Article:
Though Whitehall City Council members say they will take the time to find a solution “to make everyone happy” concerning a balance between person-property rights and property-maintenance standards, they appear poised to broaden existing city code to include a parking prohibition on unimproved surfaces in the backyards of residents.

After listening to two residents at their Jan. 21 meeting who are opposed to the proposal, council members advanced the legislation, without any discussion among themselves, to a second reading at 7 p.m. Feb. 4 at Whitehall City Hall, 360 S. Yearling Road.

Current city code prohibits parking an “automobile, motorcycle or other motor vehicle, boat or trailer” on “any non-impervious surface, non-parking or non-driveway portion of the front yard or side yard.”

The proposed amendment would strike “front yard or side” from the language of the ordinance, effectively prohibiting parking on unimproved areas, such as grass, of a residential yard.

Not addressed Jan. 21 was another provision in the current legislation: a requirement that “all vehicles parked in the parking areas of driveways shall bear the current registration or license plates required by Ohio Revised Code.”

After the meeting, Whitehall Ward 1 councilman Chris Rodriguez said the proposed legislation is "pretty fair.”

“We’re just asking people to not park on grass," he said.

Ward 4 councilwoman Lori Elmore said residents “need to be good neighbors,” but additional meetings remain to further discuss the proposal.

At-large councilman and President Pro-Tempore Robert Bailey said council members will continue to review the proposal and “work together to figure out a way to make everyone happy.”

At-large councilwoman Karen Conison said she wanted to research the policies of other cities before opining on the legislation.

Two residents shared their opinions Jan. 21; one of them was Gerald Dixon, a Doney Street resident who lost a bid for a City Council seat in 2019 in his third attempt at elected office.

Dixon said the legislation equates to “my government granting themselves the right to stick their nose in the liberties of citizens' backyards.”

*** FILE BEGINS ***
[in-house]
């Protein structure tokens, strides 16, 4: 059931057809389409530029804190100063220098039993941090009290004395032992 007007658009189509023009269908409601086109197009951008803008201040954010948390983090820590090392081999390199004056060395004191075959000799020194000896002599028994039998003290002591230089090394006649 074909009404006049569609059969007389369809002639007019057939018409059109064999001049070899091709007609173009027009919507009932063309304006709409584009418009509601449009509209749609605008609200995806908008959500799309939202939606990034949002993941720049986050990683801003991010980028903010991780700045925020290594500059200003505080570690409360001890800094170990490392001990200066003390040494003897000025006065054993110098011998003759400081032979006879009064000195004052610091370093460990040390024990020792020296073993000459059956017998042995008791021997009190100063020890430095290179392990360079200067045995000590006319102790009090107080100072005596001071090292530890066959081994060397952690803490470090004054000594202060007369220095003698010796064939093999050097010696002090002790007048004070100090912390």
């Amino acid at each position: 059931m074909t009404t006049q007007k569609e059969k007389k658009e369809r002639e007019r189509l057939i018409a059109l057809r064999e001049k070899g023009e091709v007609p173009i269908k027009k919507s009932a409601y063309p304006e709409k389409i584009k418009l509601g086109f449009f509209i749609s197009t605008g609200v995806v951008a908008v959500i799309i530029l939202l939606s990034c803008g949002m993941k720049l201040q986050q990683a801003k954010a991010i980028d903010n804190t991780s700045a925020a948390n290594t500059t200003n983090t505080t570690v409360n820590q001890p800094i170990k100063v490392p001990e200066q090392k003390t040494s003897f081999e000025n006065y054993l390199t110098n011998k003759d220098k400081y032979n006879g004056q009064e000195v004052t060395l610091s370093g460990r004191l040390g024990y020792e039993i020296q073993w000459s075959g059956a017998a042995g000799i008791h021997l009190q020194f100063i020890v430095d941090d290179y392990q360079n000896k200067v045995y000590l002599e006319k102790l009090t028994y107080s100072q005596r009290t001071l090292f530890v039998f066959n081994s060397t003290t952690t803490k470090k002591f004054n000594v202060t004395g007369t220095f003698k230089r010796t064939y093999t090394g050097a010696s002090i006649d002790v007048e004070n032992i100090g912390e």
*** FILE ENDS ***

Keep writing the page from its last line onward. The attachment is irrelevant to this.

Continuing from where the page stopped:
The proposal was “unethically born” from photographs taken of citizens' backyards that “flouted” the Fourth Amendment of the U.S. Constitution that protects citizens against unreasonable searches and seizures, said Dixon, referring to photos that service director Zach Woodruff provided to council when introducing the legislation.

The photos included aerial images from the Franklin County Auditor’s Office and some taken by Whitehall’s zoning officer.

“You are a guarantor of the citizens' rights and not their grantor,” said Dixon, who appealed to council to “not give credence to those things which undermine citizens' rights but instead to that which ensures the citizens of Whitehall that their rights are being properly respected and served.”

Don Minor, a Westphal Avenue resident, compared the proposal, which he called “parking crap,” to entering the home of elected officials and criticizing the furniture.

“What’s happened to my freedoms? It’s not fair to a lot of us,” said Minor, who told council members he restores vehicles at his residence and admonished council for not addressing problems such as “out-of-control kids.”

But city officials maintain the proposal is necessary.

Mayor Kim Maggard said the initiative is meant “to raise the quality of life in Whitehall.”

“Unfortunately, we have had a proliferation of backyard junkyards, and it affects the quality of life of residents living next to one,” Maggard said.

Woodruff agreed, saying the problem has become worse since he first suggested a backyard parking ban two years ago.

The proposed legislation also considers the possibility a homeowner might simply pave over grass.

Any lot 7,500 square feet or smaller is limited to 50% impervious surface; lots greater than 7,500 square feet are limited to 4,500 square feet of impervious surface, Woodruff said.

Jim Graham, who stepped down as council president at the end of last year, addressed council as a resident to support the proposal.

“It will make our city more attractive,” he said.

At-large councilman Wes Kantor, who said he opposed a backyard parking ban two years ago when the legislation did not gain traction, hopes a different solution is found.

Kantor said he considers the current proposal an “overreaction” to a minuscule number of residents with too many cars in their backyards, but does not yet know how to address that problem without infringing on the personal property rights of residents.